‘Just a good time for everybody’
Diana Bishop writes a panto piece for the Norwich stage
After teaching high school for eight years in Illinois, Diana Bishop hopped across the pond for a bit, teaching at an American school in England and Scotland from 1977 to 1980.
It was there that she first saw a performing arts genre beloved by the Brits but relatively unknown in the U.S.: panto.
These musical comedy stage productions are always based on fairy tales and boast broad humor. They’re performed during the Christmas season but aren’t typically holiday themed. While the shows are different each year, certain conventions remain, such as local references.
“Living (in Great Britain) for three years, panto is hard to avoid because every big or little theater does one, and they’re on TV,” Bishop says. “It’s an ancient
art updated. It goes way back to Roman pantomimes, and then commedia dell’arte. … It sort of solidified into the form we have now. It’s just a good time for everybody, and everybody gets to be a noisy kid (thanks to the audience interaction that’s encouraged). The supposedly stuffy Brits just eat it up. I thought, ‘Wow, this would go in the United States, too.’”
Indeed, she says that “it’s not the typical Christmas fare that we’re used to.”
At least until recently: audiences in this region are now becoming familiar with it.
Last year, Bishop, who lives in New London, spearheaded the idea of presenting a panto here. The result was “Cinderella at the Christmas Ball: A Panto,” which was written collaboratively, with Bishop doing a basic draft that was expanded upon primarily by Faye Ringel and Jim Kenney.
The show premiered in December 2017 at the Norwich Arts Center’s Donald L. Oat Theater, and word of mouth was apparently good. Tickets sold more and more as the run went along, and its last weekend sold out, Bishop recalls.
With that positive reaction in mind, Bishop set about writing a new piece for 2018. “Snow White & the Several Dwarves: A Christmas Panto” starts its run Dec. 14 at the NAC’s Donald L. Oat Theater.
Bishop connected with NAC through her friend Mary Kay Kelleher, who is on the NAC board and who directs and plays the Queen in “Snow White & the Several Dwarves,” and through Ringel, who was music director for last year’s production.
As the title “Snow White & the Several Dwarves” would suggest, the current show features Snow White (played by Melanie Scott). She is abandoned in the forest and rescued by the dwarves. But the story also boasts other characters, including an effusive, emotionally overwrought cook and a butler who once had dreams of being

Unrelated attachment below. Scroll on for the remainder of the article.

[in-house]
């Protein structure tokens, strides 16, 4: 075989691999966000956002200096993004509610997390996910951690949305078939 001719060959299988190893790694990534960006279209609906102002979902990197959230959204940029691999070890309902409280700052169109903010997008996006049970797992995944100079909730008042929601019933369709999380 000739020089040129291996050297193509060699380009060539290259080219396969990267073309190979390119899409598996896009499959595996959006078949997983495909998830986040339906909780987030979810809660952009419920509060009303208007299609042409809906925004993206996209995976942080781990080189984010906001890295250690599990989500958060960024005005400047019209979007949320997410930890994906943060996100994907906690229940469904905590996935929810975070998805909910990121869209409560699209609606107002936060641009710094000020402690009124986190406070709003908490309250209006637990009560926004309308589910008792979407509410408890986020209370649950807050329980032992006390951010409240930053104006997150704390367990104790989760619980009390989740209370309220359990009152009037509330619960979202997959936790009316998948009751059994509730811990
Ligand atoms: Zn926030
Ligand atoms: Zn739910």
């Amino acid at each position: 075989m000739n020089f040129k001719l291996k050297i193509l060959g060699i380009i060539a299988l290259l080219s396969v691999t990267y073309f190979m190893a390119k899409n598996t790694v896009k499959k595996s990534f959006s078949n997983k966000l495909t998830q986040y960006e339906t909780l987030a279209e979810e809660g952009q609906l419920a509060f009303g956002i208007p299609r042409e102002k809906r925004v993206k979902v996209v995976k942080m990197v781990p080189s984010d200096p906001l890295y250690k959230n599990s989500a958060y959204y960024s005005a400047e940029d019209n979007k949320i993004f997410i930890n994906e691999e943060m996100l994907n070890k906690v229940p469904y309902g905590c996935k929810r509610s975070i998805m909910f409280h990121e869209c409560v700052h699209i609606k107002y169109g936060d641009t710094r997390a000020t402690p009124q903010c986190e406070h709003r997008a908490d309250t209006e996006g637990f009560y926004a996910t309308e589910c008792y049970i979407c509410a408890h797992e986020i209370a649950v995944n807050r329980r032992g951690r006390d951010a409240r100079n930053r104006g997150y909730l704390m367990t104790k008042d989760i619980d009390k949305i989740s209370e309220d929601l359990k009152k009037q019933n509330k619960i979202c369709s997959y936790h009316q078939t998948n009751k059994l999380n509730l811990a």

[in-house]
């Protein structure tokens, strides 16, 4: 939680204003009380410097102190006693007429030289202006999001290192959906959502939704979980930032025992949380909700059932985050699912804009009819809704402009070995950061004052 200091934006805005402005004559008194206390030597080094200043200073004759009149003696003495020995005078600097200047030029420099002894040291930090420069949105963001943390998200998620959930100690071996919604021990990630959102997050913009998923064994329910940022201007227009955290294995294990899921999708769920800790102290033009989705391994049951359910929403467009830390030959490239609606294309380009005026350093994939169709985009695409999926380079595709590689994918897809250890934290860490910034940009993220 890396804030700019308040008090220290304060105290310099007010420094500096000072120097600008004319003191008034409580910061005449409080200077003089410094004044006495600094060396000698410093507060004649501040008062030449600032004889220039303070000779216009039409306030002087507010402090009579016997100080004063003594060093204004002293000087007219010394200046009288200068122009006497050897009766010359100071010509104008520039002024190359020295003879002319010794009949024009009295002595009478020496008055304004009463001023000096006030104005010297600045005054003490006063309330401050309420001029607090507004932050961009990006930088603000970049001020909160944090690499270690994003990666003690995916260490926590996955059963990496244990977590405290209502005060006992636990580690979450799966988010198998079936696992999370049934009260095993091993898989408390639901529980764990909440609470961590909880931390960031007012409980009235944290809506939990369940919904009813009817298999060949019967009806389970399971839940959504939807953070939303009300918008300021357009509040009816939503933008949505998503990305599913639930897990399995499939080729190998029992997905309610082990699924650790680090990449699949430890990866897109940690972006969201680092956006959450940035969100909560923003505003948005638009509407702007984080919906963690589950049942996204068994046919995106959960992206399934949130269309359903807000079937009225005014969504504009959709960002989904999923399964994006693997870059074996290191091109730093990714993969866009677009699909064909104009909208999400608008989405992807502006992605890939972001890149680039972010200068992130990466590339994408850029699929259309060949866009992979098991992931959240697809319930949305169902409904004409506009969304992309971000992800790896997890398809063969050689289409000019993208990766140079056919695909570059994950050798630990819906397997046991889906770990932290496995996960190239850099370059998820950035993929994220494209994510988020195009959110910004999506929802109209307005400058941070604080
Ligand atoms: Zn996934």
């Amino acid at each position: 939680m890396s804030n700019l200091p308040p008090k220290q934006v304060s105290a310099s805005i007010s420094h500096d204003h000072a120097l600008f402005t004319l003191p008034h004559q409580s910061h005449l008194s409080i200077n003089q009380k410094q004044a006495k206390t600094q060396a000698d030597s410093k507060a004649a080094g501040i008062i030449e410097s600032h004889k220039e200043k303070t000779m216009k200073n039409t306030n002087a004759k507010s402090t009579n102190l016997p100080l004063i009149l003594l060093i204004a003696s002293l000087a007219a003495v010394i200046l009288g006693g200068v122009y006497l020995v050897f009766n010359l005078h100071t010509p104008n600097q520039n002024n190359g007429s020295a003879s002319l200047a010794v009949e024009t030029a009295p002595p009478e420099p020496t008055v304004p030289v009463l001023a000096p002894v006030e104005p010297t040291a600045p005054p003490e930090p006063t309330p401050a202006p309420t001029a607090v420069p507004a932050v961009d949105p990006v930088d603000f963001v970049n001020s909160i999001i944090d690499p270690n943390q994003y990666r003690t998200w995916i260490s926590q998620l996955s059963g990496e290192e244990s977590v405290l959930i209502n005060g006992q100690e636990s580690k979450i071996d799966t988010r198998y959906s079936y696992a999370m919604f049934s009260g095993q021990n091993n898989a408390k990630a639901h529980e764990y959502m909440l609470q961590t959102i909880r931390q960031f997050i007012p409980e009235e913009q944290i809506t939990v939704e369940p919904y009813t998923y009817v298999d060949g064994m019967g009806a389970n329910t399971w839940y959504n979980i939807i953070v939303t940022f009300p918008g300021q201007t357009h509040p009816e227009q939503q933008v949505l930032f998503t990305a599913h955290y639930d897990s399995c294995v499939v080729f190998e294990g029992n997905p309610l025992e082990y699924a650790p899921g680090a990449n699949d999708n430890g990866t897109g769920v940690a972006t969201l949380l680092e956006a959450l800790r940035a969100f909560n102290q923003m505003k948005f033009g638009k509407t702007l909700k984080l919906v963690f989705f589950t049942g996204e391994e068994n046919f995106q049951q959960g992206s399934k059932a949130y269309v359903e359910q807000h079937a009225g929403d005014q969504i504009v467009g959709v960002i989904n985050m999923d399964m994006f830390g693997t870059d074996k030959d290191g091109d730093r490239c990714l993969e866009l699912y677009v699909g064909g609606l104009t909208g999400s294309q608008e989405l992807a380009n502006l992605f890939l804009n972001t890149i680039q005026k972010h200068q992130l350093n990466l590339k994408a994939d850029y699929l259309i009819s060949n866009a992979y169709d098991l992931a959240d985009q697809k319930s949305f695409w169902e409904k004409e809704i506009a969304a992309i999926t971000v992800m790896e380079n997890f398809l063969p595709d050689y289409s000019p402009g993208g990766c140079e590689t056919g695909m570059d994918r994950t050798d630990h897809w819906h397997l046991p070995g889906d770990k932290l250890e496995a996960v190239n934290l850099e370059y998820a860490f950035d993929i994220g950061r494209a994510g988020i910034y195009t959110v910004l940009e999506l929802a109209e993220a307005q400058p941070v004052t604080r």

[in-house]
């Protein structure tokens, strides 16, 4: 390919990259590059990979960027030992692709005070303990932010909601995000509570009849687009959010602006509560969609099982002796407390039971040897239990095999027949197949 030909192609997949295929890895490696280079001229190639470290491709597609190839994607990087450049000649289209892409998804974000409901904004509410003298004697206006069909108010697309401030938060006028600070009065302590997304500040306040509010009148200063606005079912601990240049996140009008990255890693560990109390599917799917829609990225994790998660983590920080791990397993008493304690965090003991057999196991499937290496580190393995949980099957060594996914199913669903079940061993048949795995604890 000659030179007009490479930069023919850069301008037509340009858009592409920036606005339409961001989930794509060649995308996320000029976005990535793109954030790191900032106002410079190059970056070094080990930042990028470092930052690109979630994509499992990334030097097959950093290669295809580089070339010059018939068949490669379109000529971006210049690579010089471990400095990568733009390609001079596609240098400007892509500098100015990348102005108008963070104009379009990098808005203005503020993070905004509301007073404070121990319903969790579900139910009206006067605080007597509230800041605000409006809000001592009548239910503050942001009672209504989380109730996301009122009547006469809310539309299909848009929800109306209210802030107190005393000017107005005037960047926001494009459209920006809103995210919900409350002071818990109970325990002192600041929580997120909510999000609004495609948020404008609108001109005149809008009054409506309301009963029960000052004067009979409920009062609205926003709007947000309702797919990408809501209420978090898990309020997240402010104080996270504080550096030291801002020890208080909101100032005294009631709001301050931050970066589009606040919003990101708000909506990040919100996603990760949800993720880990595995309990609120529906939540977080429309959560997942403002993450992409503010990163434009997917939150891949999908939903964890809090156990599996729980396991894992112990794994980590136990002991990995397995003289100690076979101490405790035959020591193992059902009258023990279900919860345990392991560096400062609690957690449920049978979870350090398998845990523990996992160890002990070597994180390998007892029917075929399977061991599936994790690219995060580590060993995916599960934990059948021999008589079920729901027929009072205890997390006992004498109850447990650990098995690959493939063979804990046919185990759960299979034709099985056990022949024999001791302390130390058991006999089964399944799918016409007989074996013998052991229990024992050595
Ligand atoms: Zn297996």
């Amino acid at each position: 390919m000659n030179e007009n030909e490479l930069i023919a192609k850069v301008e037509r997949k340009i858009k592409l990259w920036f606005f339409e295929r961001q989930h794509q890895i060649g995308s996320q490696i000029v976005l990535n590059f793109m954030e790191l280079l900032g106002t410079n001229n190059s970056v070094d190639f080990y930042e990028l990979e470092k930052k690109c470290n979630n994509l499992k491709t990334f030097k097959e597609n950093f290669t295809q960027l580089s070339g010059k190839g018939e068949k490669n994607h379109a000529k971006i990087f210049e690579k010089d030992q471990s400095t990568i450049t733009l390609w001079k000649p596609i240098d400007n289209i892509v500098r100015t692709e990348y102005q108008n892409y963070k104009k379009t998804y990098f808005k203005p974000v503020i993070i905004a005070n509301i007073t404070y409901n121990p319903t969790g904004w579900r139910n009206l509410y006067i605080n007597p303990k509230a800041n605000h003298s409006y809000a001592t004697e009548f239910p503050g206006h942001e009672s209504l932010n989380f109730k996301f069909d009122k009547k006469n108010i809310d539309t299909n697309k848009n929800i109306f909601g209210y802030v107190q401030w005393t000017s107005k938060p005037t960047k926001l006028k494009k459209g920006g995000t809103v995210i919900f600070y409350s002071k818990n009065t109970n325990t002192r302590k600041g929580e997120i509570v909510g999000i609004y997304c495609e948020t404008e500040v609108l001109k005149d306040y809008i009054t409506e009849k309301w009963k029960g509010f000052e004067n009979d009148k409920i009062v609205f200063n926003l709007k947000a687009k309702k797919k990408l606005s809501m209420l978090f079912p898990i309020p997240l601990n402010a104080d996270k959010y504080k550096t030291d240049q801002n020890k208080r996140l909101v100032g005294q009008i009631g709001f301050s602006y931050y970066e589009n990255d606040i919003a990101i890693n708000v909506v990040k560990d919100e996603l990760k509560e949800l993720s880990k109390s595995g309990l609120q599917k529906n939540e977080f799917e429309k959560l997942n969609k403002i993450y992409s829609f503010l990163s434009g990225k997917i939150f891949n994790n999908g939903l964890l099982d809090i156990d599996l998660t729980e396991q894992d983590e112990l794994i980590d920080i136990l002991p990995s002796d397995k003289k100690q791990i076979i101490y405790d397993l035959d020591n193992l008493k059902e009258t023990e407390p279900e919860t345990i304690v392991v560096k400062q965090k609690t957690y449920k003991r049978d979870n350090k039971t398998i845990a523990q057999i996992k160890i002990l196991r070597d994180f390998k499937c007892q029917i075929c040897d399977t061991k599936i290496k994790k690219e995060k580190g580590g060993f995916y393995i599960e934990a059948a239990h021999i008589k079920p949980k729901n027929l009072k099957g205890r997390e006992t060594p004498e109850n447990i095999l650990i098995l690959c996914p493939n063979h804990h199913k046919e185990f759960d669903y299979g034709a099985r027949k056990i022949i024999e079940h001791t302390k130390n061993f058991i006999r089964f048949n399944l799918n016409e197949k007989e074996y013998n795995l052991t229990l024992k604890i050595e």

an entertainer; they are among the few people left around the alienating Queen. (George Blair plays the butler, and John Lamar the cook.)
There is also the magic mirror (played by Dale Magnuson), who's a catalyst for change. The mirror says, “People need to see their true selves by looking into me,” and the mirror eventually helps the Queen.
“When I came to write the play, I didn't want bad things to happen to the Queen because she was a baddie. I wanted her to come from the dark side to the light. I wanted her to be transformed and redeemed,” Bishop says. “It turns out there's a very strong anti-bullying message in the whole play, too, and that's in keeping with our director and Queen, who has been working with Bully Busters in Norwich for several years.”
Familiar holiday songs will be performed as part of the production but with newly penned lyrics. “Walking in a winter wonderland,” for example, becomes “Living in a panto storyland.”
Talking about panto in general, Bishop says, “It's the perfect first theatrical performance for children because the audience is encouraged to interact, there's a lot of ad-libbing with the characters and the audience, and there are certain set pieces.
“For instance, when the actors onstage supposedly are unaware of some looming danger behind them, the audience shouts out, ‘Look behind you!' The baddie will say, ‘I didn't do that,' and the audience will say, ‘Oh, yes, you did.' … So kids don't have to be constrained too much. If they happen to blurt out something, it'll be right in keeping with the spirit of the show.”
From teaching to theater
After her years teaching, Bishop worked in information technology at Electric Boat from 1981 to 1995 and then in computer support at the Coast Guard Academy from 1995 to 2013. She is retired now.
Bishop has long been involved with local theater and has acted, including in productions at the Coast Guard Academy.
She and Kelleher studied with playwright Michael Bradford when he was teaching solo performance classes through the Garde Arts Center years ago, Bishop recalls. They met Denise Abercrombie there, and the three women formed the Stage Left Ensemble. They performed various pieces around the region, including Jane Martin's “Vital Signs,” which they did in Willimantic, at the Spirit of Broadway Theater in Norwich, and — at the request of author Wally Lamb, who teaches writing at the York Correctional Institution in Niantic — at York, which Bishop calls an amazing experience with the best audiences ever.
Bradford also produced two performances of Bishop's solo cabaret show, “Great Big Woman,” at the Branford Mansion at UConn Avery Point in 2002.
Before the panto, Bishop hadn't felt moved to write plays. After collaborating on 2017's production, her ideas began percolating last December, and the script came pretty easily, she recalls.
A panto, she says, “is just a simple, happy evening. We can all use that right about now.”
George Blair, right, as Muggles, hands a bouquet of flowers to John Lamar, as Cook Dumpling, during a dress rehearsal of “Snow White & the Several Dwarves: A Christmas Panto” at the Donald L. Oat Theater in Norwich.
Melanie Scott, as Snow White, talks with a horse character named Harry Trotter in a rehearsal of “Snow White & the Several Dwarves: A Christmas Panto.”